When WordPress creator Matt Mullenweg accused Wix of copying WordPress “without attribution, credit, or following the license,” Wix CEO Avishai Abrahami quickly shot back to refute the allegations
A major drama took place over the weekend involving mutual recriminations between WordPress founder Matt Mullenweg and Israeli company Wix. It all began on Friday when Mullenweg accused the Israeli website-building platform of copying WordPress for its recently launched mobile app. According to Mullenweg, “If I were being honest, I’d say that Wix copied WordPress without attribution, credit, or following the license.” He added that not only are the icons and class names copies, even the bugs are the same.
A sense of Déjà Vu
As Mullenweg described it, after trying the new Wix app he had a sense of déjà vu because the Wix app was actually WordPress, a free content management system operating under the GPL open-source license. Additions based on content or software from WordPress must be distributed under the same conditions.
Wix stands accused of failing to honor the license terms and using code without crediting the source. Its new app, which allows users to receive realtime updates, to manage their online store, or to chat with visitors to their site, is not based on open-source code. Mullenweg urges Wix to “release your app under the GPL, and put the source code for your app up on GitHub so that we can all build on it, improve it, and learn from it.” He concludes: “If you want to close the door on innovation, Wix, that’s your decision to make, just write your own code. If you’re going to join the open source community, play by the open source rules.”
The next day, Saturday, Avishai Abrahami, founder and CEO of Wix, used the company’s official blog to respond to the allegations: “First, you say we have been taking from the open source community without giving back, well, of course, that isn’t true.” Abrahami included a link listing 224 projects on Wix’s public GitHub page, emphasizing that “you can see they are all dated before your post” and adding: “We have not checked if WordPress is using them, but you are more than welcome to do so, some of them are pretty good.”
Later in the post, in response to the allegations that the app was copied, Abrahami stated: “Yes, we did use the WordPress open source library for a minor part of the application (that is the concept of open source right?), and everything we improved there or modified, we submitted back as open source.”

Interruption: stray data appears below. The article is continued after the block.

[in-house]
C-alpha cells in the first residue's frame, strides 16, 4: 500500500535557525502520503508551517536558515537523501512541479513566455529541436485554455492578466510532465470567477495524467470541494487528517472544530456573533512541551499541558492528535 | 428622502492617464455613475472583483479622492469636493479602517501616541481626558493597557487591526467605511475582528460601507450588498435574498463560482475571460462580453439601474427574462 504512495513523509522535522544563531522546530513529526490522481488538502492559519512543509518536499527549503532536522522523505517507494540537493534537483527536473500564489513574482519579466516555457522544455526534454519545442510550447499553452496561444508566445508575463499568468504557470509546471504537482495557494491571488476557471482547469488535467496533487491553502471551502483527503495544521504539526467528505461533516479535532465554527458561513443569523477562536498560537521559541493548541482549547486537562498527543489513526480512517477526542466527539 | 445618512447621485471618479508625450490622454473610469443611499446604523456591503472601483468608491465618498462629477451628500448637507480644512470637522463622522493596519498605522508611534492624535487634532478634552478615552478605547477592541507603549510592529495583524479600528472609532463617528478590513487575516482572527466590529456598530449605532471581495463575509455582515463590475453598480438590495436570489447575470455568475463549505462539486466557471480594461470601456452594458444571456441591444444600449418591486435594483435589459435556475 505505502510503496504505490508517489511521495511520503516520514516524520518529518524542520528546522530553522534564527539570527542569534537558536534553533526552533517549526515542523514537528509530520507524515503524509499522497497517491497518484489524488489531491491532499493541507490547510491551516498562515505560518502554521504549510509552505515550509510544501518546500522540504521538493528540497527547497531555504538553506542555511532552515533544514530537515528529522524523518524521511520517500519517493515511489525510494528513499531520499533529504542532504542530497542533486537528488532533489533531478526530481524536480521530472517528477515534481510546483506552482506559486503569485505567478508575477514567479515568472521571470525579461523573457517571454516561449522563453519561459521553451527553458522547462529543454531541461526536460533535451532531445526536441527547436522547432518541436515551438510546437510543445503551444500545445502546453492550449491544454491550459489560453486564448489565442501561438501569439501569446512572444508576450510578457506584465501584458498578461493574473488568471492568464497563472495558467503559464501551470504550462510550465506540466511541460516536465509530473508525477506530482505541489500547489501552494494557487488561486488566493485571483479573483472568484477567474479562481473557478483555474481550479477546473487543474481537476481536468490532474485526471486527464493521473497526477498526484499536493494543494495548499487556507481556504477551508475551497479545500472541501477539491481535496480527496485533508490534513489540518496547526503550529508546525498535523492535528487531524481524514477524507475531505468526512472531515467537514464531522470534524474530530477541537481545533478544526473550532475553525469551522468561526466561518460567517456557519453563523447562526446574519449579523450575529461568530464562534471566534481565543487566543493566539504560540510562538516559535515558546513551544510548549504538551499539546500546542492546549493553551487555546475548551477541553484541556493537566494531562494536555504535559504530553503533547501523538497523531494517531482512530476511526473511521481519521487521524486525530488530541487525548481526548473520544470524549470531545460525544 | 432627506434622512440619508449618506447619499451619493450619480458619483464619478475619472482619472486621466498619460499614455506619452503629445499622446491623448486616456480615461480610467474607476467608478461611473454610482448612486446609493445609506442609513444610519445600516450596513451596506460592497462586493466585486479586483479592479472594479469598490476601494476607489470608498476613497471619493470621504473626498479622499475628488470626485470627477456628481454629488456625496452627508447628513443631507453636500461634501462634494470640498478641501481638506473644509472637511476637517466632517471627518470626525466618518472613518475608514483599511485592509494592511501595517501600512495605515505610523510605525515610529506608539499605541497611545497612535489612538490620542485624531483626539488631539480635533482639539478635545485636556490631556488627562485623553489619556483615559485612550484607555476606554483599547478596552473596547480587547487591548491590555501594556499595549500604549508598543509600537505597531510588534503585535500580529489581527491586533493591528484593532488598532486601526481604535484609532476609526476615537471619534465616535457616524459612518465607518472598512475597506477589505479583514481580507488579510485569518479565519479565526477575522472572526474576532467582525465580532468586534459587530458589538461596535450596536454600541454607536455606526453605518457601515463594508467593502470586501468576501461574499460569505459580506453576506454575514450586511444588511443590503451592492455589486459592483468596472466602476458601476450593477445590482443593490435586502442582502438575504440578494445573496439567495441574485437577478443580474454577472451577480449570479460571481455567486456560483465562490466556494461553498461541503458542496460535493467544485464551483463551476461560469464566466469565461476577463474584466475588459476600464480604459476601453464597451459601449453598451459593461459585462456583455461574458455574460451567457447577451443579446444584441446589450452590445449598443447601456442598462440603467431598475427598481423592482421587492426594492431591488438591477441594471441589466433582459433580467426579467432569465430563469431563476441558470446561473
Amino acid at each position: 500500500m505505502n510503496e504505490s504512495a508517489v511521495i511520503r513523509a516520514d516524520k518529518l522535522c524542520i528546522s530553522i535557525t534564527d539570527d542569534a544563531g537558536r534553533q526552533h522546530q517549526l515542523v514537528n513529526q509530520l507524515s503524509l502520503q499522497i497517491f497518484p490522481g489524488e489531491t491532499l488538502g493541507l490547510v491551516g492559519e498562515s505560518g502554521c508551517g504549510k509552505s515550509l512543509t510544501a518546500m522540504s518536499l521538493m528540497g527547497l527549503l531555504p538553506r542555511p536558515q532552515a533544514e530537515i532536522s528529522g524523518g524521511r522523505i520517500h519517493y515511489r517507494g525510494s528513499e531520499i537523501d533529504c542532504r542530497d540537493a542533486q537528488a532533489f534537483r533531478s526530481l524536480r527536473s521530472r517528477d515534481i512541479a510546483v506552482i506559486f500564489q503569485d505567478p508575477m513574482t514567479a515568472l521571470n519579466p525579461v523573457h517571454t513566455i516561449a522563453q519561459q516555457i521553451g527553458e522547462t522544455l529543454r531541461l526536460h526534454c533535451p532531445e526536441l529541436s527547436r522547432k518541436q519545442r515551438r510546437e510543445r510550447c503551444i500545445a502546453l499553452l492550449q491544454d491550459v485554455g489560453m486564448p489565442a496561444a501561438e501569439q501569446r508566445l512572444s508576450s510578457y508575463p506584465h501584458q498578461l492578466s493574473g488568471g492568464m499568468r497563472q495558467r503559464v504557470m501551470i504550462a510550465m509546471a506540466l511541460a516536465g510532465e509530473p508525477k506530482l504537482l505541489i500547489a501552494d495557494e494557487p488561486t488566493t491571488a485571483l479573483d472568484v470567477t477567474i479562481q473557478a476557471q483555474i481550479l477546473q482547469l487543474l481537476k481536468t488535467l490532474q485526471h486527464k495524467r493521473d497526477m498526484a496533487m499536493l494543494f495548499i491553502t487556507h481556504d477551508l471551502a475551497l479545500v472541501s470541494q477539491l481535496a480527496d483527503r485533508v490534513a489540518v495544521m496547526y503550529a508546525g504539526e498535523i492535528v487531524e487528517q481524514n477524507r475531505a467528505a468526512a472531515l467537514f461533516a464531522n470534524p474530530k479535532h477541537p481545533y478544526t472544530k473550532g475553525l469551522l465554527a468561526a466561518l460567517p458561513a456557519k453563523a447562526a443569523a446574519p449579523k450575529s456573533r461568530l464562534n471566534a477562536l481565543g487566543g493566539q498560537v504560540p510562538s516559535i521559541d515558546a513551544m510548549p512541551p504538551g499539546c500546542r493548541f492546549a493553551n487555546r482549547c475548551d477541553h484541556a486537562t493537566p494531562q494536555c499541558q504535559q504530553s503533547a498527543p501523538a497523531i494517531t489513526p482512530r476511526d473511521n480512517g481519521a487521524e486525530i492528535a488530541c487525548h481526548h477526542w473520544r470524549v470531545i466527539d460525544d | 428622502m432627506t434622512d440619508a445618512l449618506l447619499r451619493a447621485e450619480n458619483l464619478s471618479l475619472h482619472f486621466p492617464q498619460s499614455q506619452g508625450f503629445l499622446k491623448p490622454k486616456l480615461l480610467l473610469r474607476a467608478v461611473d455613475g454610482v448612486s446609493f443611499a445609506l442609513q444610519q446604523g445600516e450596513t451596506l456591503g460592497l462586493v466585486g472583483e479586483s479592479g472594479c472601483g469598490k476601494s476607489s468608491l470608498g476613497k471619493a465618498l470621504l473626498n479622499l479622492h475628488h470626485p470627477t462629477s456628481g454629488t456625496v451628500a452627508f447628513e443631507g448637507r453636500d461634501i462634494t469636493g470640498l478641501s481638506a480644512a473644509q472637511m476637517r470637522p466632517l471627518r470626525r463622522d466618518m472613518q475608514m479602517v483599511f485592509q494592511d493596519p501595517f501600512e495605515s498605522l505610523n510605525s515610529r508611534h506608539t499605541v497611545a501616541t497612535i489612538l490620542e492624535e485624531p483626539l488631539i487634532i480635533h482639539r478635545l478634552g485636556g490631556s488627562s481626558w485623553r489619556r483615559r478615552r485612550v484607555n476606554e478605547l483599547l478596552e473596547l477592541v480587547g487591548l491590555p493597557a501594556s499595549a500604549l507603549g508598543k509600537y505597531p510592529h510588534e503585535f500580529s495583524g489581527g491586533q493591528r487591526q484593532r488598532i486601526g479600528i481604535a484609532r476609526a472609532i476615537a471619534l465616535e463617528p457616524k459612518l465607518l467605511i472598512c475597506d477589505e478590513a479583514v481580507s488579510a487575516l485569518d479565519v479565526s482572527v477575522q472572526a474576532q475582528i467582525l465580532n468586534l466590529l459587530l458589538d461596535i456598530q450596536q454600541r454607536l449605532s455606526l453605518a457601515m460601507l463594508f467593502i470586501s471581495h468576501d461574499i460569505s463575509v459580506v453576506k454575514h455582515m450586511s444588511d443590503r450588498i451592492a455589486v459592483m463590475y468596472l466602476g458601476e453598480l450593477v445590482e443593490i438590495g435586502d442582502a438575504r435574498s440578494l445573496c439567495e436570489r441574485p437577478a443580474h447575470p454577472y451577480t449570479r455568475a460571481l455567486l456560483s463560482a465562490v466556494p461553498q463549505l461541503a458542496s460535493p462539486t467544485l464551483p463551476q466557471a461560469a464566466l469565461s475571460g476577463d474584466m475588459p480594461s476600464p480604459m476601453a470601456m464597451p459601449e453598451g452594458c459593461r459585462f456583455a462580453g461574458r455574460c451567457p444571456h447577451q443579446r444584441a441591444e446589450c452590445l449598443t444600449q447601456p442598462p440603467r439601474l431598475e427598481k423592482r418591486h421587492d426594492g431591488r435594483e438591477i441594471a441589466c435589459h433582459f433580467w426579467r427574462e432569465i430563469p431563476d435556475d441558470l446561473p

Things began to get complicated when Abrahami added, “And by the way, the part that we used was in fact developed by another and modified by you.”
The plot thickens
Abrahami links to another post, written by Tal Kol, a Full-stack developer who joined Wix after it purchased Appixia, a startup Kol co-founded, for $10 million. Kol goes back several months, noting that it all started in June 2016, when implementation of the new app had just begun. The development team was looking for a rich text component because, “the one we use on the web (which is completely unrelated to WordPress) did not have a good port for native mobile.” Later, during the ReactEurope conference, Kol met representatives of Automattic, the company behind WordPress, and consulted with them. According to Kol, they suggested that he check out the rich-text component that they had developed, based, of course, on open-source code.
Since their rich-text component does not support React Native, Kol suggested collaborating with them and helping to create a component that would support it. They reacted enthusiastically. As soon as Kol had returned to Israel, he and his team began work on the new product and developed their own code, which they posted with the appropriate attribution. Kol personally tweeted a link to the component, even tagging it with #wordpress, but WordPress did not reply. Today, four and a half months later, WordPress CEO Mullenweg is accusing Wix of copying code without attribution.
Are you still with us? In plain English, what has happened here is that the original developer of the code posted it under MIT license. WordPress took it, made modifications to it, and released it under GPL license, which they are permitted to do according to the MIT license terms. Wix took Automattic’s code and released it again under MIT license, which actually contravenes the GPL license terms. Therefore, if Wix made use of this code, this is a violation of the license terms. Ultimately, the claims of both sides are certainly justified, but there is no doubt that things have been blown out of proportion. It is very possible that this was simply an innocent error by someone in the company who did not properly understand the licensing chain.
Attorney Jonathan Klinger, a digital human rights activist, is not sure that Wix violated the license in this case. According to Klinger, in principle, the GPL license states that all software that incorporates GPL components must also be released under the GPL. In the case before us, he notes, it is not clear if the text editor is an integral part of the Wix software or not. If it is an integral part, says Klinger, then Wix will have to release the entire code and not just the text editor’s code. If it is a separate part, then it is enough for them to release only the code for the text editor. He adds that the answer to this question usually takes dozens of hours of work by attorneys, and that in the end, the answer is not always clear cut. In this case, apparently, there is another issue, which is that the text editor was also released under another license.